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Tuesday, 19 November, 2002, 10:59 GMT
Women prison's 'recipe for disaster'
Cornton Vale Prison
Cornton Vale Prison houses more than 200 women
Overcrowding and high levels of staff sickness at Scotland's only women's jail are creating a "recipe for disaster" according to the country's outgoing chief inspector of prisons.

Clive Fairweather's latest report on Cornton Vale Prison, near Stirling, raises major concerns over a 60% rise in the number of inmates being housed there.

The jail's population rose to 290 this year before 50 women were moved to a special section of a male prison at Greenock.

Mr Fairweather said the Scottish Executive is doing all it can to cope with rising prison numbers but questioned the need to jail women who commit "petty offences".

Clive Fairweather
Clive Fairweather: "Record high numbers"
Speaking on BBC Radio's Good Morning Scotland programme, Mr Fairweather said conditions at Cornton Vale were a cause for concern.

"If we go back to the dark, gloomy days of 1996, Cornton Vale has changed out of all recognition," he said.

"But no matter what the Scottish Prison Service do, the problem is the record high numbers of women from all over Scotland being sent to Cornton Vale - a lot of them for petty offences.

"As a result, with staff sickness levels so high, we certainly had when I was there in September, the recipe for disaster.

'Major strain'

"Luckily since then the prison service have moved some people to Greenock but even that is a prison designed for males and it shows how desperate measures really are when they're having to move 50-odd prisoners there."

Mr Fairweather said that there were about 180 women at Cornton Vale during his first inspection in 1996.

He said the aim was to reduce the numbers to under 100 by the year 2000, but instead of achieving this, the prison population had gone up and been "in the region of 290 this year".


For those who have been sent there for petty offences it really is creating huge pressures on staff and we've got to find other ways

Clive Fairweather
"It may sound nothing, an extra 110 women, but it's an enormous burden on a very small prison," he said.

The outgoing chief inspector of prisons said that many of the women in the jail had drug and "other problems" which placed a "major strain" on the medical facilities and staff.

He pinpointed drug abuse in society as the main reason for rising prison numbers and described the problem as a "stain on the carpet spreading very, very slowly".

Mr Fairweather added: "I have no difficulty with women who have committed serious crimes going to jail but for those who have been sent there for petty offences it really is creating huge pressures on staff and we've got to find other ways."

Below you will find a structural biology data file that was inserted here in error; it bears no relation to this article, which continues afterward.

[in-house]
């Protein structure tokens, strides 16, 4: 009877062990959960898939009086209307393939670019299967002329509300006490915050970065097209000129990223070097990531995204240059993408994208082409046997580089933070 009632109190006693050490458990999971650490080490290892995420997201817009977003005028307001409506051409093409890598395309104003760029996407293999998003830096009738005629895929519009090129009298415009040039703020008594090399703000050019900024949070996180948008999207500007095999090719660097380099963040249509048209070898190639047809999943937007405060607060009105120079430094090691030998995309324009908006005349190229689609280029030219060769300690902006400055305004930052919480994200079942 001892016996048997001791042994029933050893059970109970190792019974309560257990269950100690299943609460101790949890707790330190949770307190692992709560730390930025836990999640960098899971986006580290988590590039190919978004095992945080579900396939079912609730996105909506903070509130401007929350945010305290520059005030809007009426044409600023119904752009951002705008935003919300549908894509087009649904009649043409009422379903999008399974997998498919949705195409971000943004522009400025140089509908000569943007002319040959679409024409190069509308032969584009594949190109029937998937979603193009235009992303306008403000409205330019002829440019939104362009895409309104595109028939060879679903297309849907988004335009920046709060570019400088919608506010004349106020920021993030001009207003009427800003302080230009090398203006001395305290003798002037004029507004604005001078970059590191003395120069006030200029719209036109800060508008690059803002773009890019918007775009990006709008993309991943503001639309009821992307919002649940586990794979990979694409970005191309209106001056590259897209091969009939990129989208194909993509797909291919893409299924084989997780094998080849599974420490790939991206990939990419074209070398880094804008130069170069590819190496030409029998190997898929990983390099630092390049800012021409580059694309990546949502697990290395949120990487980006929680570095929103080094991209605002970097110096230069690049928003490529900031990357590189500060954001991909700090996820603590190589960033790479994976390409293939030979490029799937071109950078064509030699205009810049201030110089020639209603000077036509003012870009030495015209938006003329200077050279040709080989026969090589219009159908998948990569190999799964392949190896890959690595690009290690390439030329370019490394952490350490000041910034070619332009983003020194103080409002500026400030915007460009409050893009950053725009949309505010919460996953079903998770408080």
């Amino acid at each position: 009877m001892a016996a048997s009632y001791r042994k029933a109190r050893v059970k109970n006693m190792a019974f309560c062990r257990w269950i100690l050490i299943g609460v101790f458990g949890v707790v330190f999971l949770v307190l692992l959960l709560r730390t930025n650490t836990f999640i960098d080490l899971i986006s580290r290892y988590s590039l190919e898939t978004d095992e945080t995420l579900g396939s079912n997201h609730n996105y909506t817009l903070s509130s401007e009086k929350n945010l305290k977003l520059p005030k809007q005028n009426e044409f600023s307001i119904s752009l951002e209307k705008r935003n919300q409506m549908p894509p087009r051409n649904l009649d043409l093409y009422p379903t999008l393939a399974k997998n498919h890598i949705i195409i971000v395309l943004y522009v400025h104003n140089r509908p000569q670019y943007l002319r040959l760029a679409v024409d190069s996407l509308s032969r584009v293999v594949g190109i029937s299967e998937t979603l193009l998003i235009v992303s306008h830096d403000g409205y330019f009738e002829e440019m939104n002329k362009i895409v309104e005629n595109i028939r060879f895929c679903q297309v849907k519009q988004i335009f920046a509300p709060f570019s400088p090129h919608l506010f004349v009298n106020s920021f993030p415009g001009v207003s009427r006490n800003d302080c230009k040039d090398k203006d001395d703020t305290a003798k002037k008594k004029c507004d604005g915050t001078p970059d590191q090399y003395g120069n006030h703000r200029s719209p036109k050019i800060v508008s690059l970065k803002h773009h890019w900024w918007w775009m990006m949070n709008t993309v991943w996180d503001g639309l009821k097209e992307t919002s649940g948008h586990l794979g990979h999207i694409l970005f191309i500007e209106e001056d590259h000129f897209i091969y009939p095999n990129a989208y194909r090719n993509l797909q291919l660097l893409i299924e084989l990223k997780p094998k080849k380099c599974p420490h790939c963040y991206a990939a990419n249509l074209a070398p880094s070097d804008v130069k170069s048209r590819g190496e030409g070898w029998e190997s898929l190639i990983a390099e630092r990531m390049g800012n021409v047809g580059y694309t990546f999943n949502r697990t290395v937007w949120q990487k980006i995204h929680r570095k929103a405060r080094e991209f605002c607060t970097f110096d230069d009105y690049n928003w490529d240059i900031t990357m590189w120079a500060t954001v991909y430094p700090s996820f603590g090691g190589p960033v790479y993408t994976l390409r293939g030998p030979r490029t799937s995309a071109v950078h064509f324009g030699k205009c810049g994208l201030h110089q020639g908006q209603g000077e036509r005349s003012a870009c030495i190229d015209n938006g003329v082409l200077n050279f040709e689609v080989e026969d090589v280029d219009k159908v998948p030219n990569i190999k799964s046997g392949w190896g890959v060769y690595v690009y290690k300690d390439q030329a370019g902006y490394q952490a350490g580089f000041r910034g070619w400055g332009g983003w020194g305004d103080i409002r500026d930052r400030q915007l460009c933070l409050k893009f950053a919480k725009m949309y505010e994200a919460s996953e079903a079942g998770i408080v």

Justice Minister Jim Wallace said he recognised the problems caused at all Scottish prisons by overcrowding and wanted to continue developing more alternatives to custody.

No public danger

Commenting on Mr Fairweather's latest report, he said: "It is clear from this report that the main difficulty facing Cornton Vale at present is the high number of women being sent there by the courts.

"Steps have been taken by the Scottish Prison Service to try and address these pressures by opening a facility at Greenock Prison for women offenders.

"I have repeatedly stressed that the executive is also committed to alleviating such pressures by developing more alternatives to custody for the courts to use.

Jim Wallace
Jim Wallace: "More alternatives to custody"
"There is no doubt that there are women in Cornton Vale who present no danger to public safety and indeed present a greater danger to themselves."

Mr Wallace said that "where appropriate" alternatives to prison needed to be identified.

He also stressed that the executive was already developing alternatives such as the Drug Treatment and Testing Orders and the new Timeout Centre in Glasgow.

He added: "It is clear that a change in culture is needed to tackle the problem of women's offending and to give a renewed focus on rehabilitation and treatment rather than punishment alone."

Susan Matheson, of the charity Sacro, which helps resettle prisoners after release, called for a redefinition of certain crimes in a bid to reduce the number of women in jail.

'Community sentences'

She said more female offenders should receive rehabilitation programmes, such as drug treatment, in the community, rather than in prison.

"I think it has been well recognised for some time that a large proportion of the women Cornton Vale are more a danger to themselves than they are to the public," she told BBC Radio's Good Morning Scotland programme.

"I think what the public want is to be safe and they want offenders to make amendment to society and community sentences can deliver that.

"A large number of recent studies show that people want the sentence that can make the community safer - a very short prison sentence very rarely can do that especially with the sort of damaged women with drug abuse and other problems."

See also:

04 Sep 02 | Scotland
01 Sep 02 | Scotland
22 Jul 02 | Scotland
28 Jul 02 | Scotland
26 Jul 02 | Scotland
06 Jun 02 | Scotland
31 Aug 00 | Scotland
05 Jun 02 | Scotland
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